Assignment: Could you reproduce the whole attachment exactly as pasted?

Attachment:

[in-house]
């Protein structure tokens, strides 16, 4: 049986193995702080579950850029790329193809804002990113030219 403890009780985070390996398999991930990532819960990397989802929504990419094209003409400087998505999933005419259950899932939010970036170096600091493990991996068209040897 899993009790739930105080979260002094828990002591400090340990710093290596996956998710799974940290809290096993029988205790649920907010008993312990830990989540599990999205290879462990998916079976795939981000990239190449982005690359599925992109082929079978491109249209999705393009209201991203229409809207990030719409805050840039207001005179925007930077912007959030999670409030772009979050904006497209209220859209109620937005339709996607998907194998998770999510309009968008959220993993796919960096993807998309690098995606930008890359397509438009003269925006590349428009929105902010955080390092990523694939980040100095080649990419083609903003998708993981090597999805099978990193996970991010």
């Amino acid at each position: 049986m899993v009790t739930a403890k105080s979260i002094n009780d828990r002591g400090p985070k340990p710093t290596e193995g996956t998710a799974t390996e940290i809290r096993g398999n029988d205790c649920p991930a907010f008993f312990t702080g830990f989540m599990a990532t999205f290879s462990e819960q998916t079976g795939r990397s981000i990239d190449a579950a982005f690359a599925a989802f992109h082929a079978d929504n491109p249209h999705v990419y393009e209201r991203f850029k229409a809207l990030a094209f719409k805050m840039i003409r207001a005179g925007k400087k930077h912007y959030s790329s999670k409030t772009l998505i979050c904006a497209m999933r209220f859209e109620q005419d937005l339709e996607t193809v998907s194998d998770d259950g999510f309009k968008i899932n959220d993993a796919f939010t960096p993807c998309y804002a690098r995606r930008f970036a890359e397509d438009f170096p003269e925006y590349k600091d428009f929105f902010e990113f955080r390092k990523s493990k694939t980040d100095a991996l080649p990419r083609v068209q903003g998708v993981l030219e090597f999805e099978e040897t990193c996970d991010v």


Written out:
[in-house]
């Protein structure tokens, strides 16, 4: 049986193995702080579950850029790329193809804002990113030219 403890009780985070390996398999991930990532819960990397989802929504990419094209003409400087998505999933005419259950899932939010970036170096600091493990991996068209040897 899993009790739930105080979260002094828990002591400090340990710093290596996956998710799974940290809290096993029988205790649920907010008993312990830990989540599990999205290879462990998916079976795939981000990239190449982005690359599925992109082929079978491109249209999705393009209201991203229409809207990030719409805050840039207001005179925007930077912007959030999670409030772009979050904006497209209220859209109620937005339709996607998907194998998770999510309009968008959220993993796919960096993807998309690098995606930008890359397509438009003269925006590349428009929105902010955080390092990523694939980040100095080649990419083609903003998708993981090597999805099978990193996970991010």
């Amino acid at each position: 049986m899993v009790t739930a403890k105080s979260i002094n009780d828990r002591g400090p985070k340990p710093t290596e193995g996956t998710a799974t390996e940290i809290r096993g398999n029988d205790c649920p991930a907010f008993f312990t702080g830990f989540m599990a990532t999205f290879s462990e819960q998916t079976g795939r990397s981000i990239d190449a579950a982005f690359a599925a989802f992109h082929a079978d929504n491109p249209h999705v990419y393009e209201r991203f850029k229409a809207l990030a094209f719409k805050m840039i003409r207001a005179g925007k400087k930077h912007y959030s790329s999670k409030t772009l998505i979050c904006a497209m999933r209220f859209e109620q005419d937005l339709e996607t193809v998907s194998d998770d259950g999510f309009k968008i899932n959220d993993a796919f939010t960096p993807c998309y804002a690098r995606r930008f970036a890359e397509d438009f170096p003269e925006y590349k600091d428009f929105f902010e990113f955080r390092k990523s493990k694939t980040d100095a991996l080649p990419r083609v068209q903003g998708v993981l030219e090597f999805e099978e040897t990193c996970d991010v």